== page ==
I am not eating more than usual, I am actually more active now that I feel better. I have resumed some gardening chores, evening walks and social obligations.
In the interest of fairness I have to state that I have not had any medical tests done to see if there is any cause other than Lyrica that could be responsible for the weight gain.
For now, I am blaming the drug. The weight gain seems to have leveled off so for me it is a good trade off, I will take the ten pounds in exhange for the lack of pain. This may not be for everybody. I just wanted to pop in an let you know how the trial was going.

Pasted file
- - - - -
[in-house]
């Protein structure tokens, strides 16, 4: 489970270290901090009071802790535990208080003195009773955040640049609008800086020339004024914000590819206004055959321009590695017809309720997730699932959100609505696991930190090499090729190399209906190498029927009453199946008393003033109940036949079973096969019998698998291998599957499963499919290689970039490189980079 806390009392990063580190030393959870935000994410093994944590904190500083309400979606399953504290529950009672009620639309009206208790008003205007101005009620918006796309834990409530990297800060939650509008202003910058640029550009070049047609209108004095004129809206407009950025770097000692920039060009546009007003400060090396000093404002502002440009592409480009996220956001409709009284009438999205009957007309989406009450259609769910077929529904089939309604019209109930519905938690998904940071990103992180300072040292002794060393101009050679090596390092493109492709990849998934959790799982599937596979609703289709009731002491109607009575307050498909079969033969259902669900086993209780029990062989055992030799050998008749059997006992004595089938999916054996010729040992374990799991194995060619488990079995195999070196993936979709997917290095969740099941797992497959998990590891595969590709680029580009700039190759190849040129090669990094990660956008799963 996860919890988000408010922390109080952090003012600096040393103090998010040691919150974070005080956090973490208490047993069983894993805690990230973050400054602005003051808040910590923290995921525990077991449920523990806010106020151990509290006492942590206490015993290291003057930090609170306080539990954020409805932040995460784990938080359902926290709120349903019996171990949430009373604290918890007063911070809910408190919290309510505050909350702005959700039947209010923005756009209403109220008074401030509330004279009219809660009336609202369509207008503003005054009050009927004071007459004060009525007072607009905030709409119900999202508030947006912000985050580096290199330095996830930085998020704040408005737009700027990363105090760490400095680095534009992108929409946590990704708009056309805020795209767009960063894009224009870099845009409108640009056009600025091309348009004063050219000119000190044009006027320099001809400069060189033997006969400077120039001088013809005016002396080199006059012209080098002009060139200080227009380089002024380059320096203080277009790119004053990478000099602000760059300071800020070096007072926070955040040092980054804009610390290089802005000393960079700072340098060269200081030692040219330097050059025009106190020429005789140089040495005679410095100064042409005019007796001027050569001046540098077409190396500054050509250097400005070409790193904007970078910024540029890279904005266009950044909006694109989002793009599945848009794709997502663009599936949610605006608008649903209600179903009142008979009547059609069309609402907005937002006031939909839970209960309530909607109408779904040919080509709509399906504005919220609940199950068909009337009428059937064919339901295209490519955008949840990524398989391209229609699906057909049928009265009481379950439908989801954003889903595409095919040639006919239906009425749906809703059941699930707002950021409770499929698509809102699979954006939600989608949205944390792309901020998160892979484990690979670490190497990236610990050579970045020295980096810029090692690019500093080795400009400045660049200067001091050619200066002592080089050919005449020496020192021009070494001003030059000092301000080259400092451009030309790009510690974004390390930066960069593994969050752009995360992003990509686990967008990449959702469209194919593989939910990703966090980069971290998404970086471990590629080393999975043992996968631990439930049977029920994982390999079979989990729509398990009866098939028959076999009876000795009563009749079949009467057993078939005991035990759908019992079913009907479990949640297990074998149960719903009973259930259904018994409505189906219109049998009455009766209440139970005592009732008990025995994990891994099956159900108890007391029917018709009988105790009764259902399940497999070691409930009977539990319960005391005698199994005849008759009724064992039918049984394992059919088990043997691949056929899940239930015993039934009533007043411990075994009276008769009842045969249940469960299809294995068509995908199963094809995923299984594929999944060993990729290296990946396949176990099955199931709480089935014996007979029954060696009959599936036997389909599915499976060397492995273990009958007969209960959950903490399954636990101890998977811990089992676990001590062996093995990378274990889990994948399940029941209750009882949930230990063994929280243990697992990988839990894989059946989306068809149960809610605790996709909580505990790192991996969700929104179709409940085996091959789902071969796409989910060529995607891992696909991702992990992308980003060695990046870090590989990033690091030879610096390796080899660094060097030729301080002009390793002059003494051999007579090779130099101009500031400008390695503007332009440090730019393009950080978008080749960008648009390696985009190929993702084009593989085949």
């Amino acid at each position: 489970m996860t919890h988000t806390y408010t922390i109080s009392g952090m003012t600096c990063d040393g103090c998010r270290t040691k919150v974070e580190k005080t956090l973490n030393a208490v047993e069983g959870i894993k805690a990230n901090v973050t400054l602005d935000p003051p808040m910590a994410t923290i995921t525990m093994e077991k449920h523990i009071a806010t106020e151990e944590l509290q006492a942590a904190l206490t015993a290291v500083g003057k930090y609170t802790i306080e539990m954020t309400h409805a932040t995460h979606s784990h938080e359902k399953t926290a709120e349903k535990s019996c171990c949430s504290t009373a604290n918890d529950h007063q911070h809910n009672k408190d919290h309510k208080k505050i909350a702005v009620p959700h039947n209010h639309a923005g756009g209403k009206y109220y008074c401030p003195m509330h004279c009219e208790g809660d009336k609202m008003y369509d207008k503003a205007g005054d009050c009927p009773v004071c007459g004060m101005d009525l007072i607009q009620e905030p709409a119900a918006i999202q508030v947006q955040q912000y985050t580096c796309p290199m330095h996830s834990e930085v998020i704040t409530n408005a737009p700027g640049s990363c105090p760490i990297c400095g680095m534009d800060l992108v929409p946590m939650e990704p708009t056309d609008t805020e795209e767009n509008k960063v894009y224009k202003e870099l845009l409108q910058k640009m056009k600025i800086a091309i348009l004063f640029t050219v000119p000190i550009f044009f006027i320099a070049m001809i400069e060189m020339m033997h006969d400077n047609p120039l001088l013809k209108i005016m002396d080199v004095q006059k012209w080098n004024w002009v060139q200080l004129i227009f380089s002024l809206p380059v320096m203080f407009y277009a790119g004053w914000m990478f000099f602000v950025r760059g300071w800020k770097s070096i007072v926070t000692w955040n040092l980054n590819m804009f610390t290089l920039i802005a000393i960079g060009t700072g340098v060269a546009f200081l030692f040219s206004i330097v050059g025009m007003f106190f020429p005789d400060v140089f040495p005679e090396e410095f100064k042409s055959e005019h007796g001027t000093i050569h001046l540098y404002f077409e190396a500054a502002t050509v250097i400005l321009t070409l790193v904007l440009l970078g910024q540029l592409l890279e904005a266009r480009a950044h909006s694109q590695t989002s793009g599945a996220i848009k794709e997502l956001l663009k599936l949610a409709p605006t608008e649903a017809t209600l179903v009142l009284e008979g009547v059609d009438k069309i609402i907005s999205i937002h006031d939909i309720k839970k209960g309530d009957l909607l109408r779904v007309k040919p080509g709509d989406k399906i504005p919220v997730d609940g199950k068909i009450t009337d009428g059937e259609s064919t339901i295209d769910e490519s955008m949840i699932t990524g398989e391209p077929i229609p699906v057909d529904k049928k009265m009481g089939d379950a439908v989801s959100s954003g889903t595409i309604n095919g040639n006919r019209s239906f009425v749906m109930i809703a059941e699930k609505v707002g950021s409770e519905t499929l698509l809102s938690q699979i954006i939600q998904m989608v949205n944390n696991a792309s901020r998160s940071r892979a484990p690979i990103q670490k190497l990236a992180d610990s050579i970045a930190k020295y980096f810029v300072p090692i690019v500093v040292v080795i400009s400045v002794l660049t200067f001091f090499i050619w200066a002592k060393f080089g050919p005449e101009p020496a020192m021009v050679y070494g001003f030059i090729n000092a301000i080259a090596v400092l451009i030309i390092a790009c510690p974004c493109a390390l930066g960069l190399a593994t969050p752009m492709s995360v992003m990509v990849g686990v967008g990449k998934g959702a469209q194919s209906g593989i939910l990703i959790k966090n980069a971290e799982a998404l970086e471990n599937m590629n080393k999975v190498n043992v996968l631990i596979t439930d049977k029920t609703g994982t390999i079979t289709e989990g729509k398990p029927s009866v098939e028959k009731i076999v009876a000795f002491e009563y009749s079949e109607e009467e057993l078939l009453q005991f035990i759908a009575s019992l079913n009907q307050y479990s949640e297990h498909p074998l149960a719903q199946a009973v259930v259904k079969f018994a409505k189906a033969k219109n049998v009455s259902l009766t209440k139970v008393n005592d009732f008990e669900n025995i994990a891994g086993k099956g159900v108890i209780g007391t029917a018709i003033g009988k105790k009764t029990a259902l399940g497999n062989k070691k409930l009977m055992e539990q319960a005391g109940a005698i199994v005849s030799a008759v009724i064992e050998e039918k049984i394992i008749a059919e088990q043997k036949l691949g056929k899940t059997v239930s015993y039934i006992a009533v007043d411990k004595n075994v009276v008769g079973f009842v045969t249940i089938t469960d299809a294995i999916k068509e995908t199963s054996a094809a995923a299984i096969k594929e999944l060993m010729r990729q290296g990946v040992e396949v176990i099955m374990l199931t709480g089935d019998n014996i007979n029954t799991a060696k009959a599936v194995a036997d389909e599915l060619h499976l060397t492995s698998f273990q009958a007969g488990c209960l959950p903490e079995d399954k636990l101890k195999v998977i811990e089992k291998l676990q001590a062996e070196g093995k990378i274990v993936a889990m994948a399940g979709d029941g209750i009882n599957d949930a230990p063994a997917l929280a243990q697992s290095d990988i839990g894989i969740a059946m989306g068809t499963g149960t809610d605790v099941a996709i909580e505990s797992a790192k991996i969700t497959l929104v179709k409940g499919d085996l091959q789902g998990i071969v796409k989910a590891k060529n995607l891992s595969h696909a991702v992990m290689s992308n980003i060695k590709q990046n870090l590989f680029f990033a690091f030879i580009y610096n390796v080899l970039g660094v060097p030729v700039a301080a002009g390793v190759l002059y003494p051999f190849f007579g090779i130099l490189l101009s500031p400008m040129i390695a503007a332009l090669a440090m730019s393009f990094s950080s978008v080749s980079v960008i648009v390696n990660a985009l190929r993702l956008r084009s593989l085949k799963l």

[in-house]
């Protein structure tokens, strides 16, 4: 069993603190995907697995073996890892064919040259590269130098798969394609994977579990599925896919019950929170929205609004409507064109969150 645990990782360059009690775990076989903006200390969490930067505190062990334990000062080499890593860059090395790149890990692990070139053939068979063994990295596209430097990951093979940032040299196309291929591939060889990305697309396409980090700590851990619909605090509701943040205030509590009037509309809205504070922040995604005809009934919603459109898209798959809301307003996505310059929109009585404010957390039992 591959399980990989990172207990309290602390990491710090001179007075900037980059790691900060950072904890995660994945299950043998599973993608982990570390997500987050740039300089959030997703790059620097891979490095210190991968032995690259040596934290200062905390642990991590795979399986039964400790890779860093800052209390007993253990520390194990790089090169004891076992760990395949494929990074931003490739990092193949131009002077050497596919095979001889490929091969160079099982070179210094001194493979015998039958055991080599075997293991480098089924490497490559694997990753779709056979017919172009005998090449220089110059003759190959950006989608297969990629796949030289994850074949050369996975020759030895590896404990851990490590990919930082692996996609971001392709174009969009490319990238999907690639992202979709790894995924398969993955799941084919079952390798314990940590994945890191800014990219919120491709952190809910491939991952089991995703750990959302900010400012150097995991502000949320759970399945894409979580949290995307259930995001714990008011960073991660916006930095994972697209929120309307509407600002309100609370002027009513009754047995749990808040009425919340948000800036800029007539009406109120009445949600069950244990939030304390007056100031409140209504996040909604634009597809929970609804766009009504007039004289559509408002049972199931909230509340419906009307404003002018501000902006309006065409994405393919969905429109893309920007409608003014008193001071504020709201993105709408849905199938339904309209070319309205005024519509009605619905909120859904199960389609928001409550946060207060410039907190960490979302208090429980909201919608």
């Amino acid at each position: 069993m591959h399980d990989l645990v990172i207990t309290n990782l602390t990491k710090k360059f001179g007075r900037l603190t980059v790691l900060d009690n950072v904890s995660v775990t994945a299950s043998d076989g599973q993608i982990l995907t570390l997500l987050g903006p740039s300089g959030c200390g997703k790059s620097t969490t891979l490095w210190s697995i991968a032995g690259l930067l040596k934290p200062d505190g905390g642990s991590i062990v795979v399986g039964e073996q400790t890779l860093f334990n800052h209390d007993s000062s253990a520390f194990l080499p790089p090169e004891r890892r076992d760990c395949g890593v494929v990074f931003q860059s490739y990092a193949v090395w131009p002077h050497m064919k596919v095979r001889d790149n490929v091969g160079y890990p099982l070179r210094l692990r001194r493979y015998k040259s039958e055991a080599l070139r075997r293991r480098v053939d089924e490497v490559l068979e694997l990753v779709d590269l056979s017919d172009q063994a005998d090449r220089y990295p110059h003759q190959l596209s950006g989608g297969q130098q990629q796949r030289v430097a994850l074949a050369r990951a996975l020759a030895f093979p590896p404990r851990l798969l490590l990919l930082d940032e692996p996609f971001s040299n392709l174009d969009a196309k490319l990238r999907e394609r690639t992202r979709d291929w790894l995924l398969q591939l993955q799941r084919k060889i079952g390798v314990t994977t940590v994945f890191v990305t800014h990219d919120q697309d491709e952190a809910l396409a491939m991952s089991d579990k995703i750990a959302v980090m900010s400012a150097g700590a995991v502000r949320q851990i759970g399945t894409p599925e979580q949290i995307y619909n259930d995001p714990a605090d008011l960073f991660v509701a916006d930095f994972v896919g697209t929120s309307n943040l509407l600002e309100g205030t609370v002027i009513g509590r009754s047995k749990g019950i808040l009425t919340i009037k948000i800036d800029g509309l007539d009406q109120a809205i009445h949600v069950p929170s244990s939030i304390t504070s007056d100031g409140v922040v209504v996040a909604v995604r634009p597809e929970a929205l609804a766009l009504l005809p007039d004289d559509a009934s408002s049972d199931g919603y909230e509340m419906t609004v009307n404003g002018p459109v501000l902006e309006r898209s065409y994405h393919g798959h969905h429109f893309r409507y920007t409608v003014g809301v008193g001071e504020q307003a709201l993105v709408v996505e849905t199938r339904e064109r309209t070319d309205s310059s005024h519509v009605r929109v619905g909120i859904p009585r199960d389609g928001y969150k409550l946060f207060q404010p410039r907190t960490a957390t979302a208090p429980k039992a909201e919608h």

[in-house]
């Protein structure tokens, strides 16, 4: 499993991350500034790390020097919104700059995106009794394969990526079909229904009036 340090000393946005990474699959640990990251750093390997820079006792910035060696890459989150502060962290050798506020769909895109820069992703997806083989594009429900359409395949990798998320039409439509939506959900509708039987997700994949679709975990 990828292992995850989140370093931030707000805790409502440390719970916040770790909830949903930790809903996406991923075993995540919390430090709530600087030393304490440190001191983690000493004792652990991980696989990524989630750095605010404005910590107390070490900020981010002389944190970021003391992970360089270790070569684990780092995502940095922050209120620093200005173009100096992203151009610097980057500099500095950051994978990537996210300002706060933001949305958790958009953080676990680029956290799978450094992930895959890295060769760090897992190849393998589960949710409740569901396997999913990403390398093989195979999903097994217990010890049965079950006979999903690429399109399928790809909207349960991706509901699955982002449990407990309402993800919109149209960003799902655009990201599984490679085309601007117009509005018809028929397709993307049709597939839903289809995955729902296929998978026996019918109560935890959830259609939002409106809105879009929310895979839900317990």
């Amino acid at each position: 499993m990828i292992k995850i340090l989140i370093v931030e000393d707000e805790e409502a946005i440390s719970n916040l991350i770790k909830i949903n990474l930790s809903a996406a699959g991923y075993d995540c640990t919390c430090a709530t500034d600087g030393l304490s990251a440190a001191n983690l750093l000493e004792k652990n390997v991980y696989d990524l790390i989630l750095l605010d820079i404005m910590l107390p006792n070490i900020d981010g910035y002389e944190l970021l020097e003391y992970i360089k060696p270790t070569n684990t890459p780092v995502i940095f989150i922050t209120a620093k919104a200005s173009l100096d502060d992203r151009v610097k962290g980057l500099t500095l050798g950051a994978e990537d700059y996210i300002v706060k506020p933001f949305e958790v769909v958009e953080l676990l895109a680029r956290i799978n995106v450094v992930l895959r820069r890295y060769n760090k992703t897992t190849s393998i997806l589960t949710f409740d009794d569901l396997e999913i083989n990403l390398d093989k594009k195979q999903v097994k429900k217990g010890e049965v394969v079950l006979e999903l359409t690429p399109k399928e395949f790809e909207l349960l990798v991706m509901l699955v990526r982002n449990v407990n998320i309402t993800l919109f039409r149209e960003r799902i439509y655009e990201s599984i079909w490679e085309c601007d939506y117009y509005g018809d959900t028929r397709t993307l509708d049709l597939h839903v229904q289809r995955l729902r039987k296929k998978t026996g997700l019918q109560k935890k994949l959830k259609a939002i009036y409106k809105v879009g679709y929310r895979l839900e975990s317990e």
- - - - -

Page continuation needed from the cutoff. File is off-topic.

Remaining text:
Jane Kohler

Migraine Sufferers Face Higher Risk of Serious Disease
August 17, 2008 03:13 PM EDT
views: 14 | rating: 10/10 (6 votes) | comments: 8
Rallie McAllister, M.D., M.P.H.
Migraines are more than just occasional, minor headaches. Not only do they produce significant pain and suffering in susceptible individuals, they’re also linked to a higher risk of stroke.

Studies show that among all migraine sufferers, including men and women, the risk of experiencing a stroke is more than double that of people without the condition. Recent research suggests that the risk of stroke among female migraineurs is especially high.

The latest findings from the Women’s Health Study demonstrated that compared to women without the condition, those who had migraines at least once a week were three times more likely to have a stroke. The study followed nearly 28,000 women age 45 and older for more than 12 years.